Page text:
Unusual Narrow Radiation Rings Observed by Van Allen Probes
The Van Allen radiation belts consist of ener-getic electrons and ions at energies >100 keV trapped by the Earth's magnetic field. These very energetic particles may be harmful to satellite electronics and humans in space. In particular, relativistic electrons are responsible for deep dielectric charging in sensitive electronic components, causing frequent satellite failures and operational problems. An overview of radiation belt research starting from the discovery of the Van Allen radiation by Explorer 1 will be presented. Five decades after the beginning of the space age and the discovery of the trapped radiation, understanding the Van Allen radiation belts presents a major challenge. The dynamical evolution of the radiation belt fluxes results from the competition of various acceleration and loss mechanisms. Recent observations together with predictive and data assimilative modeling showed that energetic electrons can be accelerated to relativistic energies by taking energy from ULF and VLF plasma waves during resonant wave-particles interactions. Recent observations by NASA's Van Allen Probes showed an event where three radiation zones were observed at ultra-relativistic energies. The additional middle, and unusually narrow, belt persisted for approximately 4 weeks. We demonstrate that different physical processes are responsible for the formation of this unusual ring.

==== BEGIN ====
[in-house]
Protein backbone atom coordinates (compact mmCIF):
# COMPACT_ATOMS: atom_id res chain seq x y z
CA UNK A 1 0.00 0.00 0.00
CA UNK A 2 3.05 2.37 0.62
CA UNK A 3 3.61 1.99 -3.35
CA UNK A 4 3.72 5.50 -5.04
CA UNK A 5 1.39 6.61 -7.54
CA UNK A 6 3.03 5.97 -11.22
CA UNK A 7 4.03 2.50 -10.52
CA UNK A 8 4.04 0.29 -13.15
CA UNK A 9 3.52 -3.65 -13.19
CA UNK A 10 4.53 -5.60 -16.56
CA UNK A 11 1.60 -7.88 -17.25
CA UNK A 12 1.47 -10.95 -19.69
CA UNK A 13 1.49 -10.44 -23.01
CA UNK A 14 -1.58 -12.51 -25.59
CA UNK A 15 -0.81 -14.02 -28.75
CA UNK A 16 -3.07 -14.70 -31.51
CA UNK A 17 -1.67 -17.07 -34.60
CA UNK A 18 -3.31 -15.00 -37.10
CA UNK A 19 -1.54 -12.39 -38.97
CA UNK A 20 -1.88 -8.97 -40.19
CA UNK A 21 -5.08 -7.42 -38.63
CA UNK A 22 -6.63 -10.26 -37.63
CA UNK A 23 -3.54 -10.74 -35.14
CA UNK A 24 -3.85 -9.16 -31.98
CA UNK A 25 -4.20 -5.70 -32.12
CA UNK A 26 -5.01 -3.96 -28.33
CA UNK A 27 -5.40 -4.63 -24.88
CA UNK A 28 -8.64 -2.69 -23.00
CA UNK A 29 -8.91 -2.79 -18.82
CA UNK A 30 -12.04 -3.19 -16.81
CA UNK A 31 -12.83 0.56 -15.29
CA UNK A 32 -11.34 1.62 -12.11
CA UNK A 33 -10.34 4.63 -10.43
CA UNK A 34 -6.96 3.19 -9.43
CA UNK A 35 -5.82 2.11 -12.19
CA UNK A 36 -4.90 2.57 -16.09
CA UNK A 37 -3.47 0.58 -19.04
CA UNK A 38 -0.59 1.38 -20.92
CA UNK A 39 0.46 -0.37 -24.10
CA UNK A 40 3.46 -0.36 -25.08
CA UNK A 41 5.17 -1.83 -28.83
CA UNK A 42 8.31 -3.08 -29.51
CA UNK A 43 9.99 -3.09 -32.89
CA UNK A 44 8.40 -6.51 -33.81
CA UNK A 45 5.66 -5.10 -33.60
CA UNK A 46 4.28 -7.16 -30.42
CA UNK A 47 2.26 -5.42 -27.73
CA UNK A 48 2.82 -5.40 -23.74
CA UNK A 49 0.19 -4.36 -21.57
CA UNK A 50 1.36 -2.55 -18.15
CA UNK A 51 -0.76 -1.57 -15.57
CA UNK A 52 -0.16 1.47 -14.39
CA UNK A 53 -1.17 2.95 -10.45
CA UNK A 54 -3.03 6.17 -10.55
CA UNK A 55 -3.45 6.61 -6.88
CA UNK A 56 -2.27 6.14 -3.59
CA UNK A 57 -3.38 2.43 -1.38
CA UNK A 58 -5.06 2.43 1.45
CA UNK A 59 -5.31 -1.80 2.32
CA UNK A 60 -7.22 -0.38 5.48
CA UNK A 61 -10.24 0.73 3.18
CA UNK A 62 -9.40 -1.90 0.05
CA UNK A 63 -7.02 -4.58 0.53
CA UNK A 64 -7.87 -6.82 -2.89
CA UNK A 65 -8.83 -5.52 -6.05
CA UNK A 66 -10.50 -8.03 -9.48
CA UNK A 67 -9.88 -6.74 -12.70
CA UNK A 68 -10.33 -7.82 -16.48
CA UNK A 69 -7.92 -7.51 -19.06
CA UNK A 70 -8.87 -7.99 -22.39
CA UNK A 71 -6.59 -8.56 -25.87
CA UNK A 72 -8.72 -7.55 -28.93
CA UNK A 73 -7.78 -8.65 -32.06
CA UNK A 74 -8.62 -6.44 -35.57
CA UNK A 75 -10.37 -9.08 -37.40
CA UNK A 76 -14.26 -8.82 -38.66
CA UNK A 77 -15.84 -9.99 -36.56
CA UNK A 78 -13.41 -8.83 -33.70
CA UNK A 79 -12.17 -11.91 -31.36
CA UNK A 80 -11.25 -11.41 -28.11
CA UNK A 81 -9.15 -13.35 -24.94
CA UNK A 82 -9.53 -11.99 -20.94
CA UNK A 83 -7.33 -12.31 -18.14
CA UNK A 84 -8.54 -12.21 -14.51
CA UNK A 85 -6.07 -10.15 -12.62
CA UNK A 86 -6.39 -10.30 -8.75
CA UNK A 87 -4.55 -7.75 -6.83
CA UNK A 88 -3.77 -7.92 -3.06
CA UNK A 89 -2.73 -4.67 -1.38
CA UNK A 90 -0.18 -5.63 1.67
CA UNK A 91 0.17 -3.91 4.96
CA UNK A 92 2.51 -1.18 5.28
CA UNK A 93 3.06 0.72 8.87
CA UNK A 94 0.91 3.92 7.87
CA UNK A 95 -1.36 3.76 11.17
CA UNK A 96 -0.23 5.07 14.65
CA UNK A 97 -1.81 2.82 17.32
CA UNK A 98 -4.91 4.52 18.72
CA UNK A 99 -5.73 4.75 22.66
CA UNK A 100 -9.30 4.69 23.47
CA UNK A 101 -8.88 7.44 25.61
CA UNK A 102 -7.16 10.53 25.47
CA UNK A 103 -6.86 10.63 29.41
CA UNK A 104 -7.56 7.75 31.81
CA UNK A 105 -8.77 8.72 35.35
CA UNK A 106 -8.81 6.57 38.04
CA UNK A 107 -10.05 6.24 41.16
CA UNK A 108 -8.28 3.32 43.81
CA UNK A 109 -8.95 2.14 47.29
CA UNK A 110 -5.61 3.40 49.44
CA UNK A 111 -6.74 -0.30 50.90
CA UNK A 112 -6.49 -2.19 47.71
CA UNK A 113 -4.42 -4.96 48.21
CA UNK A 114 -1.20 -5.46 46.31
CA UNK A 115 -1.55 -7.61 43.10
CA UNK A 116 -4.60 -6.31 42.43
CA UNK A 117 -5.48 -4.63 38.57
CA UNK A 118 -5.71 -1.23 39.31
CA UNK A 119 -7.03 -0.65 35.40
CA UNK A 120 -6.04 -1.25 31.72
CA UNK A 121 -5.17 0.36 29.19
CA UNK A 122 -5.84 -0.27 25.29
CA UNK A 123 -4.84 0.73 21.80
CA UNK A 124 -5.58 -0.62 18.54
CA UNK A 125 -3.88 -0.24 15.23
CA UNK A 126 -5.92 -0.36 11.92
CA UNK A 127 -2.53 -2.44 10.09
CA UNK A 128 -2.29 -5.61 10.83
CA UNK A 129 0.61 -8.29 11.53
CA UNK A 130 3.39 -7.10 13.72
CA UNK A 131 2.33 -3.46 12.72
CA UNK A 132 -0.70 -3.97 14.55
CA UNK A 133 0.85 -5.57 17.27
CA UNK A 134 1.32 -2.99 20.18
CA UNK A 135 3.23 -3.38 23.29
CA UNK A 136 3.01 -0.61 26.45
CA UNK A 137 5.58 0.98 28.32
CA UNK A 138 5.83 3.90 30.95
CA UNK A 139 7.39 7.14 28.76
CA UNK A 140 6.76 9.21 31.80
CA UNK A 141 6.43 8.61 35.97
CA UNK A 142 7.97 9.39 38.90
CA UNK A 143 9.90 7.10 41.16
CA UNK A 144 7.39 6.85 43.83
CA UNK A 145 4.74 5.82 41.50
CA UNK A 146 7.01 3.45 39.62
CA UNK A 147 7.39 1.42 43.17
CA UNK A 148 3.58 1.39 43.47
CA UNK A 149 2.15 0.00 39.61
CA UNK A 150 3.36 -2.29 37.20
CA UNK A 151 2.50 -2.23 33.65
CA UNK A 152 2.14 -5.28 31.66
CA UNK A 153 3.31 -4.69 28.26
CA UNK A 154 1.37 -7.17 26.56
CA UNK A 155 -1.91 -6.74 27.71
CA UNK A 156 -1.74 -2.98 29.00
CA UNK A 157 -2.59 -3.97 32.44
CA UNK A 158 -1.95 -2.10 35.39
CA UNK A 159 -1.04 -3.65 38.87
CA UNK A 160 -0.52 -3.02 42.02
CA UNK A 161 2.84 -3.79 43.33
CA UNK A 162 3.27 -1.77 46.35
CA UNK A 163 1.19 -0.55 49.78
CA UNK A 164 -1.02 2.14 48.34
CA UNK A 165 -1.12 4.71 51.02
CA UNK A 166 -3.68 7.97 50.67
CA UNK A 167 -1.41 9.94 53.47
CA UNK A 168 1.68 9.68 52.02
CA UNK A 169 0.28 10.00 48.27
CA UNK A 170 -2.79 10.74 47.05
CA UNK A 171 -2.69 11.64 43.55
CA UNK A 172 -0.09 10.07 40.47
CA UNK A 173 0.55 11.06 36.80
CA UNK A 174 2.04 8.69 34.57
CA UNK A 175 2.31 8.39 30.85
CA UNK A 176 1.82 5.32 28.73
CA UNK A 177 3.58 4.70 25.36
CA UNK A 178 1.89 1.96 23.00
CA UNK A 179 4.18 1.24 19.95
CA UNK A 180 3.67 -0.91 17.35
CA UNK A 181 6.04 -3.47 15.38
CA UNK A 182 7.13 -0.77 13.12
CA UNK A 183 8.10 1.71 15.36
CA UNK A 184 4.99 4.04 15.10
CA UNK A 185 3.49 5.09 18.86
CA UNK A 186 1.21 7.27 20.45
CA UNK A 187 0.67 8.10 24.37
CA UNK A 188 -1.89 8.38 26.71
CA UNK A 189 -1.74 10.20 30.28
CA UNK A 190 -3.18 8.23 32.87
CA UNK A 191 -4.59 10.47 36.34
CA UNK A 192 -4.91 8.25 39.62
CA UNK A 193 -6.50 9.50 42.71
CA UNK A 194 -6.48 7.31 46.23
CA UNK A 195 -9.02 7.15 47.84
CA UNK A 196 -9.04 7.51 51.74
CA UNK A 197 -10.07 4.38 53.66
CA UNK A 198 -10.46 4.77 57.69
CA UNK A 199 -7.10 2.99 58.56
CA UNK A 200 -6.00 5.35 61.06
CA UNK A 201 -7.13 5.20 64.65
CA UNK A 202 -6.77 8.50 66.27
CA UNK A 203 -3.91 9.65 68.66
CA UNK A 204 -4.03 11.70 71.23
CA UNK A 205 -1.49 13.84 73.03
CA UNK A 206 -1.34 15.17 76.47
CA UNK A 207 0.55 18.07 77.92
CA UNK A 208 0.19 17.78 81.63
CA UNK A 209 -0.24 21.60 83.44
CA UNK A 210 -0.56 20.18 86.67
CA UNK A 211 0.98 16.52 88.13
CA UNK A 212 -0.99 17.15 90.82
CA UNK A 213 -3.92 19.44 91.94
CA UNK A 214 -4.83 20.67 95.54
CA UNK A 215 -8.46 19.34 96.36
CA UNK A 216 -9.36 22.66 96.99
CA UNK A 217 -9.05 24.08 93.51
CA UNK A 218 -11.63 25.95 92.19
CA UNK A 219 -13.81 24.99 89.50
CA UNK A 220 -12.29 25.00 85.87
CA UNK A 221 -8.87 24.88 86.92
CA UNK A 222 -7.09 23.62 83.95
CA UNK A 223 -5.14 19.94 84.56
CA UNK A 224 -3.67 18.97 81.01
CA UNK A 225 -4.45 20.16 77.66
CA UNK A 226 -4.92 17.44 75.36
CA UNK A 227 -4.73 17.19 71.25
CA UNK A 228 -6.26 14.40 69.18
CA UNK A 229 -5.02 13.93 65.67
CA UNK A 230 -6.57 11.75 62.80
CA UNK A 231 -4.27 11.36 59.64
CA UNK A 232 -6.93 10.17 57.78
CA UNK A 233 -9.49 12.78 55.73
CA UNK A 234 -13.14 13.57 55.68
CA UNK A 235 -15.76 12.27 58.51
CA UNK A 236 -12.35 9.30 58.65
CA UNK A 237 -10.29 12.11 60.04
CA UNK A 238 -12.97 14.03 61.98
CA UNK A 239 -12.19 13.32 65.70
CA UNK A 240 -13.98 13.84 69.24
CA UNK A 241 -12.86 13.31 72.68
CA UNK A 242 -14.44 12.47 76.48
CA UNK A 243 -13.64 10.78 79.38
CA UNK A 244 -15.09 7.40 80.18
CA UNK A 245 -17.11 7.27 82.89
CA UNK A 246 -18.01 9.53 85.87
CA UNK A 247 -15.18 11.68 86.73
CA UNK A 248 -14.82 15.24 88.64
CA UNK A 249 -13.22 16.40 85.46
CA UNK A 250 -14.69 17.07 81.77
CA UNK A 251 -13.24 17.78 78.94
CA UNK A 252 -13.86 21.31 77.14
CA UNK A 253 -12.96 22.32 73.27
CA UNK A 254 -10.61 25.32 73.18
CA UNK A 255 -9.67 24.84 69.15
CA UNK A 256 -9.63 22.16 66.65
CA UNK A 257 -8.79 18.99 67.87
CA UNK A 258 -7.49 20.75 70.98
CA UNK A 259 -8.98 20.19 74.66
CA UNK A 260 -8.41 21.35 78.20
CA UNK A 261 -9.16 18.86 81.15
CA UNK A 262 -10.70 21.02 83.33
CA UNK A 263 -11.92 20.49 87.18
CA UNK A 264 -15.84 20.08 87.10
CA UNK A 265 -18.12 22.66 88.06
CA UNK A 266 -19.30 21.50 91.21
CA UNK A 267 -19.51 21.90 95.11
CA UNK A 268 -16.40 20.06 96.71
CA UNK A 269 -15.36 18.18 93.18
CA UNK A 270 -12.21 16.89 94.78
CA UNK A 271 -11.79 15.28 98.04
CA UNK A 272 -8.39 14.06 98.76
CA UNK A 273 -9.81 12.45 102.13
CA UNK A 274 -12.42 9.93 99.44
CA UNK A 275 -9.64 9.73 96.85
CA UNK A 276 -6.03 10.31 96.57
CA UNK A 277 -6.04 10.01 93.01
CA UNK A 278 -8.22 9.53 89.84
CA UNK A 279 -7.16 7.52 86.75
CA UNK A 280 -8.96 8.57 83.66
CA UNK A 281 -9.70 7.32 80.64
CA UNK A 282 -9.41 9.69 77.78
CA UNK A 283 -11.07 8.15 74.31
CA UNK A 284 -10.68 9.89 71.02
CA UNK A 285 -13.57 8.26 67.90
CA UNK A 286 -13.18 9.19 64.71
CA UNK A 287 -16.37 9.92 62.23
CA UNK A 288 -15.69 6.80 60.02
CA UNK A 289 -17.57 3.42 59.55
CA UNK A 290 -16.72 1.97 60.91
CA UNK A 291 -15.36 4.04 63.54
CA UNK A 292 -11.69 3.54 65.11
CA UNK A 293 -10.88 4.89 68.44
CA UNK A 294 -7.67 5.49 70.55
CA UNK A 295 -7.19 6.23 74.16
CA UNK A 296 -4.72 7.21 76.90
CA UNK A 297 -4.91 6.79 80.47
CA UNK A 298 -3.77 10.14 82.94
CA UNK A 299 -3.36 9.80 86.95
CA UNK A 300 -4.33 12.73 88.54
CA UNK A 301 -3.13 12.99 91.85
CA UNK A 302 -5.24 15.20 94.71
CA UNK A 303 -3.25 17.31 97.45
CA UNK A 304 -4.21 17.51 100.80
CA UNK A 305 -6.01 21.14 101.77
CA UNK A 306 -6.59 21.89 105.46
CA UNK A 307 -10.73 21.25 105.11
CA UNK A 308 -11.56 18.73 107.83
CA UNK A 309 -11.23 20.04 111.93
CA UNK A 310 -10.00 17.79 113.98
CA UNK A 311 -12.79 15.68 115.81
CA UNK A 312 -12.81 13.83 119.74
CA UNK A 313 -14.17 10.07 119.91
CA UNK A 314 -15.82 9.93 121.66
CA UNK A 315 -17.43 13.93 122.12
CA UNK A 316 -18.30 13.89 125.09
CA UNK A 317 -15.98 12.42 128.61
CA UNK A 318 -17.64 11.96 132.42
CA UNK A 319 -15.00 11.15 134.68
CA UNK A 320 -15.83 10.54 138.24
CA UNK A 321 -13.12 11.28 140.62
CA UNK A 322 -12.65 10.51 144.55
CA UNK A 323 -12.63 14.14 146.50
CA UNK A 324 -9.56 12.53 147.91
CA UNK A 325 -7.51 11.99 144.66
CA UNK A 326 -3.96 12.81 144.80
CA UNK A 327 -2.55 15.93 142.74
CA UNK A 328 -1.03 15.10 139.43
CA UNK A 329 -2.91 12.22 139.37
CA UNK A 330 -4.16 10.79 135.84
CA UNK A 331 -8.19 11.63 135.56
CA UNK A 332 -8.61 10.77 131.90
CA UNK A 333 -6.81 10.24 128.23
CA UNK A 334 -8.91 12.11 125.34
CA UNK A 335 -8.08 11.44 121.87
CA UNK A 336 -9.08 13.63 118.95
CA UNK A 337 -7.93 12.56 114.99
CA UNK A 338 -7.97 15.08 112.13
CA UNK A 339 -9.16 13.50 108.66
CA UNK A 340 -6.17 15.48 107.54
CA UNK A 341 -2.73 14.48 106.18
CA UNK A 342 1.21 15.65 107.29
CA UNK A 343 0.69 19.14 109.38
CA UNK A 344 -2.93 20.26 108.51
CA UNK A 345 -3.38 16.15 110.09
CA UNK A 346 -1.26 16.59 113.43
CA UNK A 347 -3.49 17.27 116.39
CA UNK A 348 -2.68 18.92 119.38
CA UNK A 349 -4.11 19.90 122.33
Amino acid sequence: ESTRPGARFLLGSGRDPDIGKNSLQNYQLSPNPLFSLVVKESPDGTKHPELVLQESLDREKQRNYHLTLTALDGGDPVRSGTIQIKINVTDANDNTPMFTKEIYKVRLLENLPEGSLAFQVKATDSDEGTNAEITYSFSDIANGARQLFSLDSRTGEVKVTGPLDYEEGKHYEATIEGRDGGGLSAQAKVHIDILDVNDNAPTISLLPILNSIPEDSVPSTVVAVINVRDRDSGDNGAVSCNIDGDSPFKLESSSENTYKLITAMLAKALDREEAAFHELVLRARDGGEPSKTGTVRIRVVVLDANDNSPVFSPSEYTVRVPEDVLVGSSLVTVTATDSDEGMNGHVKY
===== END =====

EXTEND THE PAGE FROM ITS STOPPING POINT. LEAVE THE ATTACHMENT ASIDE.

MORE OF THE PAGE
Prof. Yuri Shprits studies the dynamics of the energetic particle populations. His research involves modeling, data assimilation, mission design, and modeling of the effects of radiation on satellites. He developed modeling and data assimilation tools that allow assimilation of 3D data from multiple spacecraft. He has quantified the effects of scattering by ELF/VLF/ULF waves. He is an author of over 80 peer-reviewed pub-lications, and his h-index is 25. Prof. Shprits has been awarded the Arne Richter Award of the European Geosciences Union, Vienna, Austria in 2011 and Presidential Early Career Award for Scientists and Engineers in 2012.